JAMES KING-HOLMES / BLETCHLEY PARK TRUST / SCIENCE PHOTO LIBRARY JAMES KING-HOLMES / BLETCHLEY PARK TRUST / SCIENCE PHOTO LIBRARY
Enigma machine. Hand using a German electromechanical encryption machine used in World War 2. Messages were typed into the keyboard and a series of letters on the display above would light up, providing the encrypted version. Here the letter D is enciphered as X. A system of rotors meant that each letter could be enciphered as any other letter, except itself. This is the four-rotor version, used by the Navy to communicate with U-boats (submarines). Photographed at Bletchley Park, England, where Enigma messages were deciphered.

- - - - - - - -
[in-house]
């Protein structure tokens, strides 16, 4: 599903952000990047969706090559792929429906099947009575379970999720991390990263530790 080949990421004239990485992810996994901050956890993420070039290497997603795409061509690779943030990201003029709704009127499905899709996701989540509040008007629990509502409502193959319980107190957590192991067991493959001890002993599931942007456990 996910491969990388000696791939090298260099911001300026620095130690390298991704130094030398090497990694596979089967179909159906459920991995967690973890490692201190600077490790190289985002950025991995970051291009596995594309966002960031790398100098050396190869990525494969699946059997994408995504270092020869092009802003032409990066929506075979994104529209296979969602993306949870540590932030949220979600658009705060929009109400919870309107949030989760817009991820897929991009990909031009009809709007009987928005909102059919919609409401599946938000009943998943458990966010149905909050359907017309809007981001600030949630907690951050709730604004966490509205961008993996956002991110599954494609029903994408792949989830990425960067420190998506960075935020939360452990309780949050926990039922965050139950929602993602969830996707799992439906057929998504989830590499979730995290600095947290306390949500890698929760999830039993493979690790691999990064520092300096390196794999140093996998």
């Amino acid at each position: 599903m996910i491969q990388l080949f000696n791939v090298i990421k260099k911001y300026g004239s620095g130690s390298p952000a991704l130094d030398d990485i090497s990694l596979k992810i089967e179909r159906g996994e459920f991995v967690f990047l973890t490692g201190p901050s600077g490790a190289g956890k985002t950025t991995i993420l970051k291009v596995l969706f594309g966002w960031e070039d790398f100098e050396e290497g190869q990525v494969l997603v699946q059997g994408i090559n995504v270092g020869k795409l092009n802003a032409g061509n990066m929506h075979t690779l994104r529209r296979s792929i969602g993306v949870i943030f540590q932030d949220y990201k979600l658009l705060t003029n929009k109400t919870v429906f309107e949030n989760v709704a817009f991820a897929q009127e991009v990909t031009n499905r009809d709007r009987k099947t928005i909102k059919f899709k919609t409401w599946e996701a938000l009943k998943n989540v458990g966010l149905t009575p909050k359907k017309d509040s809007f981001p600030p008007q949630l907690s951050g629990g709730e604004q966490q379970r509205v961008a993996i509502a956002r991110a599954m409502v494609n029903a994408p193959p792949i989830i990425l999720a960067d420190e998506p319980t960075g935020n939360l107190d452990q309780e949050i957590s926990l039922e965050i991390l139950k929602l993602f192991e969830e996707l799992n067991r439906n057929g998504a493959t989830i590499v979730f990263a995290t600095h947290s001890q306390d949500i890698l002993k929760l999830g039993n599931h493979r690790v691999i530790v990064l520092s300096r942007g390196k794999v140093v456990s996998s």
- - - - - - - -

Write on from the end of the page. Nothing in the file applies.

Model release not required. Property release not required.